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Don’t Tell Me I’m Okay

Don’t Tell Me I’m Okay

There are always two things that keep me from writing, physical business and psychological business. As a college student intent on salvaging the GPA I wrecked as a person with absolutely no business being in college, I have a lot of my time taken up by homework, studying, reading my surprisingly woke Communication textbook, and creating and then using numerous Quizlet sets to shove as much information into my brain as humanly possible before my ADD medication wears off. The rest of my time is absorbed in the numerous other activities I have around me at any given time, ranging from the amazing experiences at my fingertips as an incredibly lucky young adult with the best of friends a person could have, to the need to take a moment for some self-care.

Since I’ve returned to school, self-care has been on the forefront of my mind. It is so important to remind yourself to take care of yourself every now and again, as one can’t accomplish anything if they aren’t healthy or getting their emotional needs fulfilled. Self care looks different for everyone, but for me (at least this year) it has been taking time to remember it’s okay to be sad sometimes, it’s okay to do nothing sometimes, and its okay to not be okay.

One of the things any person who has experienced some form of trauma and/or mental illness hears more frequently than their own name is the well-intentioned “I know you’re not feeling so great but you’re okay,” from every single person who doesn’t quite understand how to respond to an expression of intense personal struggle with emotion. It sounds like the right thing to say, it’s just empathetic enough that it reminds the person they aren’t alone without being so empathetic you feel their trauma yourself, and it seems to convey the importance that this person is safe, they aren’t in any perceived danger and are poised to feel better soon.

In managing my own mental health and self-care this semester, I’ve come to realize everyone is guilty of this, including myself. When a friend is disclosing their feelings of despair about their emotional state in the face of adversity they’re experiencing, it seems so appropriate to remind them that they’re okay and they only feel like they aren’t. However, this is the exact wrong thing to say. The last thing I wanted to hear when I felt like I was about to vanish into a realm of anxiety, fear, and depression—when I wasn’t feeling very okay at all—was that I was okay. Being told I was okay made me internalize the idea that feeling like I wasn’t okay when in actuality I was is an irrational response, a neurotic tendency for being hyperbolic with my emotions when I wasn’t justified in expressing the emotions I thought I was feeling.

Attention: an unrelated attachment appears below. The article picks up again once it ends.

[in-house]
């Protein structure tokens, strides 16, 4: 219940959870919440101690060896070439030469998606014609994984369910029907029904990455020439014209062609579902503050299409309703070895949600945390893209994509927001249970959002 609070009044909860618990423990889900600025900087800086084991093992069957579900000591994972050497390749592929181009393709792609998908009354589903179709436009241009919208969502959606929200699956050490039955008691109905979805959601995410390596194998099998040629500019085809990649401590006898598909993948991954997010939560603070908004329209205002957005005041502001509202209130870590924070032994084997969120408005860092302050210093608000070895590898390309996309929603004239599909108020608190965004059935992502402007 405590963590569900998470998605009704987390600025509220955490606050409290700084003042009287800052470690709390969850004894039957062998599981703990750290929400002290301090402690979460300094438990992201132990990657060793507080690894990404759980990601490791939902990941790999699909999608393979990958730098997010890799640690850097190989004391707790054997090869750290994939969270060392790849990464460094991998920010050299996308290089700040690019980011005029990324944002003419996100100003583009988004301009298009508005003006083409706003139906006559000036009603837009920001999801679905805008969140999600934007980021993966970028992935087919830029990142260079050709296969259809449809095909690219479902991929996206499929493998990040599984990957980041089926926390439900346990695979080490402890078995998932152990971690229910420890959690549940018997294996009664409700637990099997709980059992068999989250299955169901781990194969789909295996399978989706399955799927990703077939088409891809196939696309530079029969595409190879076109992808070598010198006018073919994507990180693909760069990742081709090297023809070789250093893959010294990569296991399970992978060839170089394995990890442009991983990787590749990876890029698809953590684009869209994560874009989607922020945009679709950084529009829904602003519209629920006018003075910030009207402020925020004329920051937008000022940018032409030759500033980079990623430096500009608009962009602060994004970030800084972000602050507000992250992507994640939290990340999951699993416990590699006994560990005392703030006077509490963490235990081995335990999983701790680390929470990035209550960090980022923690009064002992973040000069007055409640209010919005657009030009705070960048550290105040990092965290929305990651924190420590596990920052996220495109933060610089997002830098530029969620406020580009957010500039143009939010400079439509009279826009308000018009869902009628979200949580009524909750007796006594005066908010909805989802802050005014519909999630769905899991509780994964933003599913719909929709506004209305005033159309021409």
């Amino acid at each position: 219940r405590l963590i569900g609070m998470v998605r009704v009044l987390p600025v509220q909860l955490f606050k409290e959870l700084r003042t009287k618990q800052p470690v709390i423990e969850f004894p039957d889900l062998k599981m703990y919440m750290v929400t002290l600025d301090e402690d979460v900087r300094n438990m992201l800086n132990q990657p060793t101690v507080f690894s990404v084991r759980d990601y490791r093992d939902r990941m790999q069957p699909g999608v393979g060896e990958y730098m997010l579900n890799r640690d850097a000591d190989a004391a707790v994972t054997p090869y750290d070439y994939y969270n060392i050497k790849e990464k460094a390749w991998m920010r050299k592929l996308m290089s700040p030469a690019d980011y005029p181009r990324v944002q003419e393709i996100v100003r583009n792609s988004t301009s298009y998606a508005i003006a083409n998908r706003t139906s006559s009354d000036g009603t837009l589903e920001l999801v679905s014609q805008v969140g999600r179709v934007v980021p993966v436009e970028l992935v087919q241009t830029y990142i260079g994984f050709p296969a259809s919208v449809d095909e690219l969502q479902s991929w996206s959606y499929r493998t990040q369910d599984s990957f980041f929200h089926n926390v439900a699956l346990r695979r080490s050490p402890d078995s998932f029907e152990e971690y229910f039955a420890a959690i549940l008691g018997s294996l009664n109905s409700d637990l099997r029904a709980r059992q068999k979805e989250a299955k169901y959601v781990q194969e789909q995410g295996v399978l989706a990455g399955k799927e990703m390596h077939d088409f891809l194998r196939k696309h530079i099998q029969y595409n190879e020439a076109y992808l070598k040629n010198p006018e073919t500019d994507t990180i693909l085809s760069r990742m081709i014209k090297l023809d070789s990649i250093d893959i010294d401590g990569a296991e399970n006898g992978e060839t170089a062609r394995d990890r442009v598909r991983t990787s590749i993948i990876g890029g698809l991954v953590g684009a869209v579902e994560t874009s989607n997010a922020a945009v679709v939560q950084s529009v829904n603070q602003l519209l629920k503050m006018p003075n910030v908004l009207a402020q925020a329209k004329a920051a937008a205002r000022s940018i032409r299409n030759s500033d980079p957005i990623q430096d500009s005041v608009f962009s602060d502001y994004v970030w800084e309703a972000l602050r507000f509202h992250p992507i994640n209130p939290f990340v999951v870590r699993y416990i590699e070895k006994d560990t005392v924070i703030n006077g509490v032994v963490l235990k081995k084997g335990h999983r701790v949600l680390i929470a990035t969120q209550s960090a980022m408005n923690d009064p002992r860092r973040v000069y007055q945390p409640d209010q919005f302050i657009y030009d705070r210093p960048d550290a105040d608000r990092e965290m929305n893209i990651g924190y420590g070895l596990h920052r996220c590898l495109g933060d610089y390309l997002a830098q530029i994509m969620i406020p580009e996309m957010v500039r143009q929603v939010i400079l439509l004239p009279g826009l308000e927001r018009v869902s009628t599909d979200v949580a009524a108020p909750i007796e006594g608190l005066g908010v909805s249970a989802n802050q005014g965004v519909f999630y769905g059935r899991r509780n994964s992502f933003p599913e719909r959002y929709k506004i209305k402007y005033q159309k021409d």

I know now that is absolutely not true. Everything I and anyone else feels is justified simply because it is felt. I don’t have to explain to myself or others why I feel a certain way about something, especially considering in most instances I couldn’t explain it if I tried. I am entitled to feel the way I do regardless of how someone else chooses to think about my worthiness to feel that way, and sometimes the way that I feel is “not okay.” I may be okay. That feeling may, and usually does, pass. But it’s important for me to fully feel it. I feel not okay for a reason, and though it may not be discernible to myself or others it is a valid feeling that deserves to be felt.

By innocently reminding someone they are okay, you’re cutting their expression of that emotion short, unintentionally setting a new feeling of guilt in motion. Instead of reminding someone they’re okay, take a moment to express your feelings and empathy a little more complexly. If someone tells you they’re having a really hard time processing an emotion, a trauma, or even a physical injury, try to let yourself really empathize.

For me, that usually manifests itself in acknowledging that things are absolute shit sometimes. Agreeing with a friend that their situation is hard, it isn’t fun or easy, and that we would both much rather they not have to experience it offers up empathy without discounting their feeling of uncertainty. There’s no way for me to know what someone’s individual interpretation of being okay is, so instead I just try to remind them their feelings are valid, they don’t need to justify them to me (or themselves), and though the task ahead seems impossible they have the unwavering support of myself and the many people in their lives that love them while they battle whatever demon is preying on them.

As the end of this year quickly approaches, take some time to consider how you respond to people expressing their feelings of crisis. Try to understand how it would feel to hear your words from their perspective. And when trying to understand how to respond to yourself in times of despair, remember you don’t have to be okay.



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